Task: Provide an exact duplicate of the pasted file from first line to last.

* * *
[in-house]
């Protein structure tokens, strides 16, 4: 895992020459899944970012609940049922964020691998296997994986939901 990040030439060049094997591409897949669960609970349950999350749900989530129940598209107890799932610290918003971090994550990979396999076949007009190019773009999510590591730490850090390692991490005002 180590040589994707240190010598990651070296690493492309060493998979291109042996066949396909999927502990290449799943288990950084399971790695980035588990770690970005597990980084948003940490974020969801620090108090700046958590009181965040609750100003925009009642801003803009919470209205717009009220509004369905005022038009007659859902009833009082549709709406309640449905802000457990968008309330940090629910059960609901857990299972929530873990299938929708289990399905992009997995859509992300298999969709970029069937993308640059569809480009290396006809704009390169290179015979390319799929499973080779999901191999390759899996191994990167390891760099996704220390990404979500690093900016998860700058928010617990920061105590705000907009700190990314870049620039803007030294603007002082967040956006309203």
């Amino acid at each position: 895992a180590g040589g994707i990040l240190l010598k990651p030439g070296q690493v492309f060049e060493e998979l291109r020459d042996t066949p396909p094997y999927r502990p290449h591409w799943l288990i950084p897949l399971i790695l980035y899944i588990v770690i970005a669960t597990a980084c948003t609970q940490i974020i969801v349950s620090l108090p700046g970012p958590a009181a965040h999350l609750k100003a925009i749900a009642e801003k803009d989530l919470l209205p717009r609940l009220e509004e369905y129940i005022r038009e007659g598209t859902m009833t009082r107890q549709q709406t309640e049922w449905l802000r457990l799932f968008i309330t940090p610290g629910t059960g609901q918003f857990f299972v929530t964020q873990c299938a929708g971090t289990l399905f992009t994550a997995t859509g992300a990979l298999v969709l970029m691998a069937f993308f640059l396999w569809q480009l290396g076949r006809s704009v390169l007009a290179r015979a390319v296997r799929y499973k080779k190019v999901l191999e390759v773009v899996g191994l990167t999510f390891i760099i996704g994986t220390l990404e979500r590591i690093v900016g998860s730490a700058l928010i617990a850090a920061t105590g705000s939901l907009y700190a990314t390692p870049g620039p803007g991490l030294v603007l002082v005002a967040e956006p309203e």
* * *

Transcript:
[in-house]
């Protein structure tokens, strides 16, 4: 895992020459899944970012609940049922964020691998296997994986939901 990040030439060049094997591409897949669960609970349950999350749900989530129940598209107890799932610290918003971090994550990979396999076949007009190019773009999510590591730490850090390692991490005002 180590040589994707240190010598990651070296690493492309060493998979291109042996066949396909999927502990290449799943288990950084399971790695980035588990770690970005597990980084948003940490974020969801620090108090700046958590009181965040609750100003925009009642801003803009919470209205717009009220509004369905005022038009007659859902009833009082549709709406309640449905802000457990968008309330940090629910059960609901857990299972929530873990299938929708289990399905992009997995859509992300298999969709970029069937993308640059569809480009290396006809704009390169290179015979390319799929499973080779999901191999390759899996191994990167390891760099996704220390990404979500690093900016998860700058928010617990920061105590705000907009700190990314870049620039803007030294603007002082967040956006309203």
């Amino acid at each position: 895992a180590g040589g994707i990040l240190l010598k990651p030439g070296q690493v492309f060049e060493e998979l291109r020459d042996t066949p396909p094997y999927r502990p290449h591409w799943l288990i950084p897949l399971i790695l980035y899944i588990v770690i970005a669960t597990a980084c948003t609970q940490i974020i969801v349950s620090l108090p700046g970012p958590a009181a965040h999350l609750k100003a925009i749900a009642e801003k803009d989530l919470l209205p717009r609940l009220e509004e369905y129940i005022r038009e007659g598209t859902m009833t009082r107890q549709q709406t309640e049922w449905l802000r457990l799932f968008i309330t940090p610290g629910t059960g609901q918003f857990f299972v929530t964020q873990c299938a929708g971090t289990l399905f992009t994550a997995t859509g992300a990979l298999v969709l970029m691998a069937f993308f640059l396999w569809q480009l290396g076949r006809s704009v390169l007009a290179r015979a390319v296997r799929y499973k080779k190019v999901l191999e390759v773009v899996g191994l990167t999510f390891i760099i996704g994986t220390l990404e979500r590591i690093v900016g998860s730490a700058l928010i617990a850090a920061t105590g705000s939901l907009y700190a990314t390692p870049g620039p803007g991490l030294v603007l002082v005002a967040e956006p309203e």